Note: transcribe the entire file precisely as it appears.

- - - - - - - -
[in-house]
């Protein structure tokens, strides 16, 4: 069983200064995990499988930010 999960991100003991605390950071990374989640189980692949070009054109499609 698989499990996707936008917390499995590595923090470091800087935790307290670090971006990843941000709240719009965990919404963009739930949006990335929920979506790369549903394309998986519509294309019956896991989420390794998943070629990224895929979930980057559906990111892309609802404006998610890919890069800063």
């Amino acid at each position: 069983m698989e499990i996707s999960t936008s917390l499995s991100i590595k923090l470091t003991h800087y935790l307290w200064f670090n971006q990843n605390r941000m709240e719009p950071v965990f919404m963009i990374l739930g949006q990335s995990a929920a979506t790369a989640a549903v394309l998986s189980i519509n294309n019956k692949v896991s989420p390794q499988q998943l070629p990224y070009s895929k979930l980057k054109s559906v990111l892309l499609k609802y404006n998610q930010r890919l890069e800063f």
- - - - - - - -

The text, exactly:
[in-house]
């Protein structure tokens, strides 16, 4: 069983200064995990499988930010 999960991100003991605390950071990374989640189980692949070009054109499609 698989499990996707936008917390499995590595923090470091800087935790307290670090971006990843941000709240719009965990919404963009739930949006990335929920979506790369549903394309998986519509294309019956896991989420390794998943070629990224895929979930980057559906990111892309609802404006998610890919890069800063």
């Amino acid at each position: 069983m698989e499990i996707s999960t936008s917390l499995s991100i590595k923090l470091t003991h800087y935790l307290w200064f670090n971006q990843n605390r941000m709240e719009p950071v965990f919404m963009i990374l739930g949006q990335s995990a929920a979506t790369a989640a549903v394309l998986s189980i519509n294309n019956k692949v896991s989420p390794q499988q998943l070629p990224y070009s895929k979930l980057k054109s559906v990111l892309l499609k609802y404006n998610q930010r890919l890069e800063f």